Now let's look at the industrial railroad system (not people transport) in the States, and some potential regulation coming their way - Do Railroads Have a Free Ride?
- The railroad industry is an old-time business, and for a while it was indeed stuck in the past -- choked by regulation and constantly beset with bankruptcies. Then railroads won more freedom to dictate prices and, as one of the only industries exempt from federal antitrust law, they've enjoyed an unexpected renaissance ever since.
- And investors fell in love. Warren Buffett plowed money into one of the biggest rail companies, Burlington Northern Santa Fe (BNI). Children's Investment Fund, the activist hedge fund better known as TCI, muscled its way onto the board of CSX (CSX). And the private equity firm Fortress bought Florida East Coast Industries and the short line operator RailAmerica.
- At the peak of investment about one year ago, hedge funds owned 25% of the rail industry.
- Yet their success, especially at raising prices, has made some customers unhappy -- including companies that ship chemicals, coal, and ethanol, all of which have their own political muscle in Washington.
- Controls over the industry could tighten again -- thanks to a group of proposals from powerful legislators -- and send Wall Street investors running. Jay Rockefeller (D-W.Va.), who chairs the Senate Committee on Commerce, Science, and Transportation, Sen. Herb Kohl (D-Wis.), and some members of the House have introduced bills that would remove antitrust exemptions that rail opponents call unfair and would toughen the Surface Transportation Board, the entity that currently regulates rails and hears grievances from shippers.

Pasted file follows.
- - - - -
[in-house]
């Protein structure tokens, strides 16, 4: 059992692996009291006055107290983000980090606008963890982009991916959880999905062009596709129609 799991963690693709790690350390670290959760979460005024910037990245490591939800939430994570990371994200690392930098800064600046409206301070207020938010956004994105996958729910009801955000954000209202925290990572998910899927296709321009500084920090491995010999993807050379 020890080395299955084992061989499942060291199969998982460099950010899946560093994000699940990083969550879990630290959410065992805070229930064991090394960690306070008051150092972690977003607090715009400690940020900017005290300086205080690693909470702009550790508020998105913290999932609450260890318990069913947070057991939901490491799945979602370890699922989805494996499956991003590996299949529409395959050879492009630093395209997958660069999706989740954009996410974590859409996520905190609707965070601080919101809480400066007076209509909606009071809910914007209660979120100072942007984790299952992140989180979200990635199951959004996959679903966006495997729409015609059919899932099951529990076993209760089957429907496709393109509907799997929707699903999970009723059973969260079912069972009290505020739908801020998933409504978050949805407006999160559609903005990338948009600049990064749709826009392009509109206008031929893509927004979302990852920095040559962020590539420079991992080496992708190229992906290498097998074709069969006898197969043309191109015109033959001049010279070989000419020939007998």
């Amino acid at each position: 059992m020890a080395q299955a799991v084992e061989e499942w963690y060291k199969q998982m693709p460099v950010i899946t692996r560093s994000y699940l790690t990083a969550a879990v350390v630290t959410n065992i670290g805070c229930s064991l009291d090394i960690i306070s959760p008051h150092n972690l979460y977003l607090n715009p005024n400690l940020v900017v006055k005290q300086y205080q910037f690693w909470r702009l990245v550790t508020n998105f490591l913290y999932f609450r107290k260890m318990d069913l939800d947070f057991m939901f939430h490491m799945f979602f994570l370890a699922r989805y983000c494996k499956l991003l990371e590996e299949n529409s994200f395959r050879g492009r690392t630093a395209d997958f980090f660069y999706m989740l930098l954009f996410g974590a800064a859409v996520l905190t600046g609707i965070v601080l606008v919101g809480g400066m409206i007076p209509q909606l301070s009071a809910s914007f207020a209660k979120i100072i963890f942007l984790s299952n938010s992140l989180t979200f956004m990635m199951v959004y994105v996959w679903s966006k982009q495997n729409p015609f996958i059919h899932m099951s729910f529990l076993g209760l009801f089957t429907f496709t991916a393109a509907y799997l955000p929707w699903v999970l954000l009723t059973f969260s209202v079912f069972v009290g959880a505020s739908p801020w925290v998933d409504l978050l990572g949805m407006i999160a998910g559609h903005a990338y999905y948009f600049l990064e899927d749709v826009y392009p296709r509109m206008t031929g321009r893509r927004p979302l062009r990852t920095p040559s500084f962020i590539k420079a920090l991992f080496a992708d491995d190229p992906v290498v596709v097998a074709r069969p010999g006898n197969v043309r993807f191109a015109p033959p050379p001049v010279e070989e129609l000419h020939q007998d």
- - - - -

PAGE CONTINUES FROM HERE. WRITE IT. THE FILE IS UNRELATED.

- In the U.S., the industry is dominated by a pair of duopolies: CSX and Norfolk Southern dominate the East Coast, while Union Pacific (UNP, Fortune 500) and Burlington Santa Fe rule the West. Proponents say this structure is inevitable given how expensive it is to run a railroad business. (on this point I agree - it's not exactly easy to build competing networks; I'm not sure how it would be possible to even bring in new competitors)
- But politicians who support some of the shippers say the setup has led to price gouging. Rep. Tammy Baldwin (D-Wis.), who has introduced a bill in the House, says that the Dairyland Power Cooperative in her state has seen a 93% rise in shipping costs in just one year. This is what happens when there's no competition, she says. They can name their price.
- (Railroads) ... argue that regulation would only hurt the American economy.
- The rail industry has just begun its comeback, and Buffett is more likely than the hedge funds to stick with it for the long haul. But if enough investors get skittish, the rail industry could go from Wall Street darling right back to its old sleepy state.